The book offers a very rich and detailed critical overview of relevantlinguistic theories. Harder calls "cognition in action" the new social turn of CL.Its foundation is the public basis of meaning as well as the interaction betweencognitive and non-cognitive aspects of reality or, as is frequently said in the courseof his explanation, mental and non-mental objects of language. This "cognition inaction" has a central intuition, or better said, a working hypothesis withtwo levels of reality -- the personal and social -- which are inter-related withdynamism through personal and contextual-social meaning. Certainly, these kindsof intuition, as Harder says, have a very common, and to some extent, obviousoutline; but on the whole we don't find scientific developments about the"cognition in action" starting point, nature, and main characteristics. As such,this book offers a new and personal insight.

Harder locates CL within a wider shared perspective and also offers a verycomprehensive, critical and clever debate with reference to classical andmodern linguistic theories pertaining to the topic. For example, it isnoteworthy to mention that some significant research about CL has stressed,almost exclusively, the significance of the personal mind's relation to issuesdealing with meaning (Searle 1995). Harder doesn't disagree directly with Searleand others but goes beyond such an approach and argues for the condition of theso called "levels-of-analysis" (cf. the influences of Russell's theory of types(1907-1908) with influence of the communications theory of Bateson (1980)).

We have a personal level and a collective level of meaning but not, as Hardersays unambiguously, a collective mind independent of the individual one. Thus,Harder applies the concept of "joint attention" (Tomassello 2008), which takesfor granted that plain intentional achievement enables language education andlearning processes, and as such, is the valid missing link between automaticinput and language in the mind. "Joint attention" is an especially useful andinteresting CL tool that embraces the two dimensions we are dealing with here --personal mind and environmental reality -- as aspects of the unique dimensionof "we".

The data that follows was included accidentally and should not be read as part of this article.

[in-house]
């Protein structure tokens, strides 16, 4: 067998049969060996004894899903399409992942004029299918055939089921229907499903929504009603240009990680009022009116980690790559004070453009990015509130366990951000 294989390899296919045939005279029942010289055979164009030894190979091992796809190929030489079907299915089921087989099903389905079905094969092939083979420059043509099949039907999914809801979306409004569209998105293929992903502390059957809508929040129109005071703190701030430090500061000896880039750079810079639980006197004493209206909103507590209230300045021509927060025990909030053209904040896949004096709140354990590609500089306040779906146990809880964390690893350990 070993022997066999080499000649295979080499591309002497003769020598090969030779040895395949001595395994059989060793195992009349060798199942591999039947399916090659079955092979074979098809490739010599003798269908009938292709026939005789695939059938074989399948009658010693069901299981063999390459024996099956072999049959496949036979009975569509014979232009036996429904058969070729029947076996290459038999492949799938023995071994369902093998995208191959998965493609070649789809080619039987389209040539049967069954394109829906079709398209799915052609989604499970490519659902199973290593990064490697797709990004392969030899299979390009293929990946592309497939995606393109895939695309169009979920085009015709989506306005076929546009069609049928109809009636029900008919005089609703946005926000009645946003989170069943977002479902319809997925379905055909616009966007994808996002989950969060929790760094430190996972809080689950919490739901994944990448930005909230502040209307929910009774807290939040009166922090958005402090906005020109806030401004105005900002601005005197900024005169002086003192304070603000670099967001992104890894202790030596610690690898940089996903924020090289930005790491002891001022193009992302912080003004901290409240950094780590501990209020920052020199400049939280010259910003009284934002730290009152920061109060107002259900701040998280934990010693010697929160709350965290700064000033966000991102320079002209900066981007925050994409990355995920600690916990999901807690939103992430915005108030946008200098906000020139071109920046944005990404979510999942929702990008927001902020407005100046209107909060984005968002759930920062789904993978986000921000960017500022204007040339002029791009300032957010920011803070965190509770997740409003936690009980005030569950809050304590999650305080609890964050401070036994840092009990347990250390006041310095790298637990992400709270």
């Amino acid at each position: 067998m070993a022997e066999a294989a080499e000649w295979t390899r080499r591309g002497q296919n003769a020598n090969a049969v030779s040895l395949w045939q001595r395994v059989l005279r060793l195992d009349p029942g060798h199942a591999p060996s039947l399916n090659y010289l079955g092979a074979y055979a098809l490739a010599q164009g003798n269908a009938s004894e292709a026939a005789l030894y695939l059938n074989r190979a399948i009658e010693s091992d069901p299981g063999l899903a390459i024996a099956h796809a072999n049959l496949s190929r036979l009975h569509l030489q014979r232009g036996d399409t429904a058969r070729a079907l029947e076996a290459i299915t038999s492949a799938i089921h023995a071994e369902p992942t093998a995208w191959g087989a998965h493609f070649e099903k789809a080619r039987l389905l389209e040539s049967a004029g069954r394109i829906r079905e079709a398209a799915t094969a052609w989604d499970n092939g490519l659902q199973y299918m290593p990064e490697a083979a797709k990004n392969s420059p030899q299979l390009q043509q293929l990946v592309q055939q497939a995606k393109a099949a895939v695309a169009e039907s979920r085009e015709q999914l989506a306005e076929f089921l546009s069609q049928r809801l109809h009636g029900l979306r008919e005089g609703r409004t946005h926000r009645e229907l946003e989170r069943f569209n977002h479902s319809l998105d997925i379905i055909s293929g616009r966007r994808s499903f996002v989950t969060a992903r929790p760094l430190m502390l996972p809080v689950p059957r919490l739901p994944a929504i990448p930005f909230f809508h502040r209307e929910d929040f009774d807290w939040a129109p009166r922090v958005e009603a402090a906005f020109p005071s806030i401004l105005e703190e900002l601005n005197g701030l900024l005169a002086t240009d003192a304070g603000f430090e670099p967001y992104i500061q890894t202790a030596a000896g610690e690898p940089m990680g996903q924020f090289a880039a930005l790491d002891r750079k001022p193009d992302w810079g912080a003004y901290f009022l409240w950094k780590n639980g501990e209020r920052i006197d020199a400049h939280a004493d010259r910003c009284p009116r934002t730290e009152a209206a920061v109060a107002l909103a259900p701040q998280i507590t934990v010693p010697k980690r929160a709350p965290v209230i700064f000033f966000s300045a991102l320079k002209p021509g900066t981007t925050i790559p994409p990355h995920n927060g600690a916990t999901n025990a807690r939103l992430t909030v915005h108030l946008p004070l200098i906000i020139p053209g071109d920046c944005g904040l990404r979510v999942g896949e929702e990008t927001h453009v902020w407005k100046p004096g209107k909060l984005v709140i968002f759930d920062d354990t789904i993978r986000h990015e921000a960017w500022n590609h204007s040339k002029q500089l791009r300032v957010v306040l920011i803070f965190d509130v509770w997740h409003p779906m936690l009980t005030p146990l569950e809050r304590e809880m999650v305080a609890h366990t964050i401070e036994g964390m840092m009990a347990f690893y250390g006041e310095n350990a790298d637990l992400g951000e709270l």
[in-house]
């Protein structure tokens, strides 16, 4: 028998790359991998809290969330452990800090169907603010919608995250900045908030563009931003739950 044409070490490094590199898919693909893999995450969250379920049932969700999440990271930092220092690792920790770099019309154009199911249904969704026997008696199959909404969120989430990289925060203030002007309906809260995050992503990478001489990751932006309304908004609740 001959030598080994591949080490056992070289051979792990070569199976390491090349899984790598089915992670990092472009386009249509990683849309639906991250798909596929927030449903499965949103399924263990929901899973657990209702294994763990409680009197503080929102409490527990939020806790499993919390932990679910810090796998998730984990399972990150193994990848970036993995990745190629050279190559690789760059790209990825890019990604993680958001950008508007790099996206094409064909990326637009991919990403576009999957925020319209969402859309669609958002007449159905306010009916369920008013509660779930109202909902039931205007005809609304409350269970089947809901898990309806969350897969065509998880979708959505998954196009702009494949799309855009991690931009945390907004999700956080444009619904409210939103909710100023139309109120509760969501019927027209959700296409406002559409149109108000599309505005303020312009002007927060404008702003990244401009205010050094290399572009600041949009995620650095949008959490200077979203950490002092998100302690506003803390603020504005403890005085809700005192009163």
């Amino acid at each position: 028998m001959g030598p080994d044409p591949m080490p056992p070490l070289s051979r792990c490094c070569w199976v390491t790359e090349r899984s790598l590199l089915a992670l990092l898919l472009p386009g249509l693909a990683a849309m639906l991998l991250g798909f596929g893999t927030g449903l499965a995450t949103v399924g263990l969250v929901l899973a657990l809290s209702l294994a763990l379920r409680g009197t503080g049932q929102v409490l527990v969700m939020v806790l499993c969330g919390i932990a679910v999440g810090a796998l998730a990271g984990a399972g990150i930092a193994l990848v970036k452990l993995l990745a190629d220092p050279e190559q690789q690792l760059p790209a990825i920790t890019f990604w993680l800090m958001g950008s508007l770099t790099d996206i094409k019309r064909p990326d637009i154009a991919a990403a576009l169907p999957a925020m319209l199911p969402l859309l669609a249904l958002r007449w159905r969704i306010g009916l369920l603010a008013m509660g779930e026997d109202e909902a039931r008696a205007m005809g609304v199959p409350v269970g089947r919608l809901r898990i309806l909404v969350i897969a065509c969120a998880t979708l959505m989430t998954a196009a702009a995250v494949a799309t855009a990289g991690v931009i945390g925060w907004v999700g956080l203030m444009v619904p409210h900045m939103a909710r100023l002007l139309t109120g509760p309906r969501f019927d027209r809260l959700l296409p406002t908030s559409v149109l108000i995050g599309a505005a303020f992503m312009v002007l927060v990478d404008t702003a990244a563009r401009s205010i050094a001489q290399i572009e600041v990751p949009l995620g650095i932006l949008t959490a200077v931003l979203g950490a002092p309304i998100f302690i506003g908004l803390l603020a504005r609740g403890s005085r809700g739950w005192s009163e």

Harder includes "language in mind", subject meaning, and otherworldly-contextual meaning as a framework for our daily existence and linguisticexperience as being embedded in a shared contextual edge. It is important tohighlight that Harder offers examples that are very relevant and interesting inorder to better understand these concepts and their abstract properties.Furthermore, he promotes the importance of the causal interplay between mentaland non-mental factors. Social and public contexts act as meaning-producers orcauses. In this sense, following Wittgenstein (1953) and Tomassello (2008),Harder describes social reality as a process or flow dimension that highlightsthe objective value of external facts or events. This prevents the reduction ofsocial events to pure mental interpretation or subjective causation withoutlinks to external reality (e.g. society, different kinds of groups, states).Here, we could also find effective and well explained socio-politicalimplications of this theoretical approach.

Effectively, Harder discusses several ideological and systematic overviews ofthe levels "I" and "We" in some chapters (cf. Chapters 3 and 6), especiallywhen he considers epistemological limits, not only of major trends likestructuralism and iconic thinkers like Derrida (1967), but also in relation to"flow or process trend" as represented in CL. Also, Harder analyzes importantphilosophical background; he directly criticizes not only the traditional Aristotelianlinguistic theory but also the Platonic system (where ideal world = real world;material world = ephemeral). His purpose is to evaluate and reasonably appreciatethe value of the material and social world (not ephemeral in the Platonic sense) asthe cause of "linguistic meaning" and "linguistic structure".

The book critically articulates one further discrepancy between CL and the"Discourses" interpretative analysis. "Discourses" (Tomasello 2008) approachesgenerally could produce conflicts or could direct supposed and accepted meaningtowards a problematic situation that normally is ideologically partial whendescribing the corresponding objects of language and meaning. The big differencehere is that CL makes available a structure with the foundational purpose ofaction and joint support as components of a required framework for acceptingimpersonal and difficult processes.

Harder affirms that purposeful relationships are a vital component of theexternal circumstances and causality that configures meaning-in-society(together with its linguistic programming). "Functionality" is central tograsping the development of the main argumentation here and is perhaps its mostrelevant features. "Functional patterns" are not, like "langue", the socialdimension of language (as in the classical insight of Saussurre (1916), barelymentioned by Harder). On the other hand, "functionality" is better understood as"affordances" (cf. Gibson 1979) in the sense of how a determined socioculturalcommunity creates and uses linguistic meaning. The subject interacts with theexternal environment to find out possibilities for linguistically andpurposefully communicating.